About Lawrence Coates
Lawrence Coates grew up in El Cerrito, California. He spent four years as a Quartermaster in the Coast Guard, and four more years in the Merchant Marine, working as an Able-bodied Seaman and Third Mate. During his time at sea, he sailed in the North Atlantic, the Pacific Ocean, and the Indian Ocean, and he served aboard a fleet oiler in the Arabian Sea during the Iranian Hostage Crisis.
He holds a bachelor’s degree from the University of California at Santa Cruz and gained fluency in Spanish while studying abroad in Barcelona, Spain. He also worked for a brief period as a freelance journalist, placing a cover story about the U.S.-Mexican border in the Sunday supplement of The Chicago Tribune.
After completing a master’s degree at Berkeley, he taught for a year in the Lycée Charlemagne in Paris and then went on to earn his doctorate at the University of Utah.
His first novel, The Blossom Festival, won the Western States Book Award for Fiction and was selected for the Barnes and Noble Discover Great New Writers Series. His second novel, The Master of Monterey, was published in 2003, and his third novel, The Garden of the World, was published in 2012 and won the Nancy Dasher Award from the College English Association of Ohio.
In 2015, he published The Goodbye House, a novel set amid the housing tracts of San José in the aftermath of the first dot com bust and the attacks of 9/11. Also in 2015, he published a novella, Camp Olvido, set in a labor camp in California’s Great Central Valley.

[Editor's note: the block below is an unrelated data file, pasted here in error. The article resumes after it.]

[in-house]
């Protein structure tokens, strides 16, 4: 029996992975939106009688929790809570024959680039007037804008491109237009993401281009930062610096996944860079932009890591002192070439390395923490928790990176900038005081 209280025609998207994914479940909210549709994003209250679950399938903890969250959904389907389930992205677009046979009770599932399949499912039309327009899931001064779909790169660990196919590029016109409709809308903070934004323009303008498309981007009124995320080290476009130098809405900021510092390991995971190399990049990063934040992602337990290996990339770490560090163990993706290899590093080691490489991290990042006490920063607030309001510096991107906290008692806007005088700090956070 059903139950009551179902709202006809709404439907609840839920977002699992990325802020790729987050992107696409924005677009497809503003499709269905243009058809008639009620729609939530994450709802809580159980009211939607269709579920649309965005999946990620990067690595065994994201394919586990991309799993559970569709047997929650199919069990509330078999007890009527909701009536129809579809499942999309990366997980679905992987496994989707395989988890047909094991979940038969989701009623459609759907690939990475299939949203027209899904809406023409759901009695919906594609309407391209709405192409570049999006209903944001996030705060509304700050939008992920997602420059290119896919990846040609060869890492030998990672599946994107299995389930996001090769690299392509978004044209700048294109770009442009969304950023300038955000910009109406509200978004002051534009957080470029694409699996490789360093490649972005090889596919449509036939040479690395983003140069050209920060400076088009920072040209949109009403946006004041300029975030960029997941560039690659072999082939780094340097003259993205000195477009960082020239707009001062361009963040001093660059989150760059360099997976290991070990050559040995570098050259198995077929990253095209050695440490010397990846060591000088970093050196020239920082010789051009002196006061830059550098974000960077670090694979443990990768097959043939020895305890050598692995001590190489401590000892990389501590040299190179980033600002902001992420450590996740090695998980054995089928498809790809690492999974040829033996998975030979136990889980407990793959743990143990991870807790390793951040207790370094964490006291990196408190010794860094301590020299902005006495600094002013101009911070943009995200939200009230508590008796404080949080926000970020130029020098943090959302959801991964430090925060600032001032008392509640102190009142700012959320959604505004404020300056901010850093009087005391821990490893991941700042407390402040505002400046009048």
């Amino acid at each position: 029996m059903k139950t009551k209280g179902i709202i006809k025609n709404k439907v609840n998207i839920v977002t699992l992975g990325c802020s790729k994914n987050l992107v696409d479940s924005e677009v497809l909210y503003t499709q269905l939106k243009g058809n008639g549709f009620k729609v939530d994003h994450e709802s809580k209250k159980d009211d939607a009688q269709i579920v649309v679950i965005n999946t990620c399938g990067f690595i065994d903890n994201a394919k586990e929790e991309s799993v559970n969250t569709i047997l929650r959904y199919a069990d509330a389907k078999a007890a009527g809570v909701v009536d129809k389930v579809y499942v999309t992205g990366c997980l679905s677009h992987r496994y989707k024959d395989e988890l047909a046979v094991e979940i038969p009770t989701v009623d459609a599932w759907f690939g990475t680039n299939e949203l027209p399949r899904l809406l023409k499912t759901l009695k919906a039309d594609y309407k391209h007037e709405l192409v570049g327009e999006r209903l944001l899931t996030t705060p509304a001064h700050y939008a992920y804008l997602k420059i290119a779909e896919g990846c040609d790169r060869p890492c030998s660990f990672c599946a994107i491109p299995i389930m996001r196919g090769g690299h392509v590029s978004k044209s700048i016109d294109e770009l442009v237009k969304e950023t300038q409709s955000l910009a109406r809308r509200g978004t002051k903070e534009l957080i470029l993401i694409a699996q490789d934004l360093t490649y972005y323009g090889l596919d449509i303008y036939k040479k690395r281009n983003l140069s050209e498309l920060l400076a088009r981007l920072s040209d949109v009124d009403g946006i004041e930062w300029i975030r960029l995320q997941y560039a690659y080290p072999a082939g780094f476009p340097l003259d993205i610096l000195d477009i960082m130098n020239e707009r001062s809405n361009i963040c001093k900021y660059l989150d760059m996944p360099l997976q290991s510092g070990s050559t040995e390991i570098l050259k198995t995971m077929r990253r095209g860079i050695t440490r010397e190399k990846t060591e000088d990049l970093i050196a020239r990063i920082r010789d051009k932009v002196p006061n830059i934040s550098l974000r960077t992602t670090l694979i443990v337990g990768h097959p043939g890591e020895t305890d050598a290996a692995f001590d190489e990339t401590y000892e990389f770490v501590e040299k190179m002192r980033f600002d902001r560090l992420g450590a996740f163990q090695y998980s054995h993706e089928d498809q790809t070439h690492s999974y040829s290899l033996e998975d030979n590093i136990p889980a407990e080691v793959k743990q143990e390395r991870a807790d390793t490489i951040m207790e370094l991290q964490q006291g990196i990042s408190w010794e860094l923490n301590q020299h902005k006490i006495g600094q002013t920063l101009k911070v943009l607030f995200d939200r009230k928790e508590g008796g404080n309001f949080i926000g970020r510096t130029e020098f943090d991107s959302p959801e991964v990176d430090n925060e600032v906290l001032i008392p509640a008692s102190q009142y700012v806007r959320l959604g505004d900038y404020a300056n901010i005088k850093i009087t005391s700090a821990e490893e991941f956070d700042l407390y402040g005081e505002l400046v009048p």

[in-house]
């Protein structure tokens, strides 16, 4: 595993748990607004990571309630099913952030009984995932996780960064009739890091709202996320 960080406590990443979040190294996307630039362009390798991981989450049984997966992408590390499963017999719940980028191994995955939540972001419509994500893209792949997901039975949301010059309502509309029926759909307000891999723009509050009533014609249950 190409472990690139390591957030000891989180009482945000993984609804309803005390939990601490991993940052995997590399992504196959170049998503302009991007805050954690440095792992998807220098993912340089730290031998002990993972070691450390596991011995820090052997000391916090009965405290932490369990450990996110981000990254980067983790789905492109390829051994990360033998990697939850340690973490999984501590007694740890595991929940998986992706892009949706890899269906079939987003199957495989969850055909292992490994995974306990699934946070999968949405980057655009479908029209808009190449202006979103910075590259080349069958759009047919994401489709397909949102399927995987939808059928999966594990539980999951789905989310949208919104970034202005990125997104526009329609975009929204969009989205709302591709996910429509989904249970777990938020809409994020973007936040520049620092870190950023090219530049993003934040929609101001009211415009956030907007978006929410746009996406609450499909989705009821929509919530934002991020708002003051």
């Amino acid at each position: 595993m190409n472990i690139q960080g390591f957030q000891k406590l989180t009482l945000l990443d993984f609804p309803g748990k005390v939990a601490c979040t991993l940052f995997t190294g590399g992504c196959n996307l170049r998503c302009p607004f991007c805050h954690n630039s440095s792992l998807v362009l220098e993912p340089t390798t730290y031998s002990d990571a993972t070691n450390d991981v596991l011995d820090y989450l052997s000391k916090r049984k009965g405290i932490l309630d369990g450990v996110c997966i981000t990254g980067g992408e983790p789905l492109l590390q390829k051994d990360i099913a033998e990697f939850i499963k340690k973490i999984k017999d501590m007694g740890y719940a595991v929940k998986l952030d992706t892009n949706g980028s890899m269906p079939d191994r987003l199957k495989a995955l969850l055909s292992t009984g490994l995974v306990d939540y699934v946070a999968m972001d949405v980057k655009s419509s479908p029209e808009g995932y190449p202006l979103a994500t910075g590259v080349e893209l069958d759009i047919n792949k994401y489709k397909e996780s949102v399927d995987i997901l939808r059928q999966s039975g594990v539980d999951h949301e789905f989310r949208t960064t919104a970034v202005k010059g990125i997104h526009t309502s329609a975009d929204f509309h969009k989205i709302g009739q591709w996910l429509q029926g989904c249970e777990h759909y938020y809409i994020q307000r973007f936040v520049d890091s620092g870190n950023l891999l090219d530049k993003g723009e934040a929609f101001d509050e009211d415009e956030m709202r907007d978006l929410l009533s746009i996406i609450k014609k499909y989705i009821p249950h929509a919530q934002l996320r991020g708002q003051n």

His work has been recognized with the Donald Barthelme Prize in Short Prose, the Miami University Press Novella Prize, an Ohio Arts Council Individual Excellence Award, and a National Endowment for the Arts Fellowship in Fiction. He is currently a professor of creative writing at Bowling Green State University.
Coates writes with clarity and grace, solidifying his place in the canon of great California literature.—MIchelle Richmond
Coates is one of a handful of contemporary American novelists who write about agriculture and the social life of communities of the soil. I find his work fascinating because of it. He is part of the literary thrust to recapture and reimagine lost worlds, and we as readers are the better for it. Coates is a unique and significant presence.—W. Jack Hicks
The judges were especially struck by The Blossom Festival’s almost Hardyesque sense of fateful change, embodied in a seemingly permanent way of life that is in fact perishing … the author has undertaken a large subject and handled it with the most unassuming skill and power.—Judges’ Citation for the Western States Book Award
California’s extravagant, irresponsible, tragic history is so often absurd that only a magical realist can tell it. Lawrence Coates’s deadpan farce joyfully captures the superb incompetence of everybody involved in the two-day conquest of Monterey by a United States Navy ship in 1842. Still, what I will remember longest of this endearing novel is its unspoken tenderness. It’s not a joke, in the end, but an elegy.—Ursula K. Le Guin